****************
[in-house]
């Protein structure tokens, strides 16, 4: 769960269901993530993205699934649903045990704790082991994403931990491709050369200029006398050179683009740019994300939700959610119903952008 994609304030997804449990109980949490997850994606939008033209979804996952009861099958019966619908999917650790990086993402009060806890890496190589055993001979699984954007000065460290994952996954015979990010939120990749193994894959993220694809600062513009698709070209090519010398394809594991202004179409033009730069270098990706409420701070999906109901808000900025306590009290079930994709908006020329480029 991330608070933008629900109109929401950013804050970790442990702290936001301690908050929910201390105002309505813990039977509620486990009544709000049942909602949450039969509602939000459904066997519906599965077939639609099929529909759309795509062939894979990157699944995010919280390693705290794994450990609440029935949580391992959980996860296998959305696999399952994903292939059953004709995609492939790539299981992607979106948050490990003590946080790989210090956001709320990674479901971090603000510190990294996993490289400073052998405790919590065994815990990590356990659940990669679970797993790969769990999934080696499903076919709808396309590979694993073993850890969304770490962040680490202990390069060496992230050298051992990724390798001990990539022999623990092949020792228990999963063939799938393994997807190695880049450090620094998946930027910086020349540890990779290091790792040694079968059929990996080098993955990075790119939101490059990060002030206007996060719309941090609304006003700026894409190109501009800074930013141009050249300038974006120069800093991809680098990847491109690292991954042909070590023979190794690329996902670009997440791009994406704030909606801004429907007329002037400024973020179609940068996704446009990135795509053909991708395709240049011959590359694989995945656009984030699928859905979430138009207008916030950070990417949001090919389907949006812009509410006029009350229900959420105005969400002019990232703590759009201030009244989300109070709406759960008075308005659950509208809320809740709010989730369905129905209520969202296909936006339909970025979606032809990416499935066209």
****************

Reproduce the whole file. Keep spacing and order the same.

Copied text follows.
[in-house]
């Protein structure tokens, strides 16, 4: 769960269901993530993205699934649903045990704790082991994403931990491709050369200029006398050179683009740019994300939700959610119903952008 994609304030997804449990109980949490997850994606939008033209979804996952009861099958019966619908999917650790990086993402009060806890890496190589055993001979699984954007000065460290994952996954015979990010939120990749193994894959993220694809600062513009698709070209090519010398394809594991202004179409033009730069270098990706409420701070999906109901808000900025306590009290079930994709908006020329480029 991330608070933008629900109109929401950013804050970790442990702290936001301690908050929910201390105002309505813990039977509620486990009544709000049942909602949450039969509602939000459904066997519906599965077939639609099929529909759309795509062939894979990157699944995010919280390693705290794994450990609440029935949580391992959980996860296998959305696999399952994903292939059953004709995609492939790539299981992607979106948050490990003590946080790989210090956001709320990674479901971090603000510190990294996993490289400073052998405790919590065994815990990590356990659940990669679970797993790969769990999934080696499903076919709808396309590979694993073993850890969304770490962040680490202990390069060496992230050298051992990724390798001990990539022999623990092949020792228990999963063939799938393994997807190695880049450090620094998946930027910086020349540890990779290091790792040694079968059929990996080098993955990075790119939101490059990060002030206007996060719309941090609304006003700026894409190109501009800074930013141009050249300038974006120069800093991809680098990847491109690292991954042909070590023979190794690329996902670009997440791009994406704030909606801004429907007329002037400024973020179609940068996704446009990135795509053909991708395709240049011959590359694989995945656009984030699928859905979430138009207008916030950070990417949001090919389907949006812009509410006029009350229900959420105005969400002019990232703590759009201030009244989300109070709406759960008075308005659950509208809320809740709010989730369905129905209520969202296909936006339909970025979606032809990416499935066209």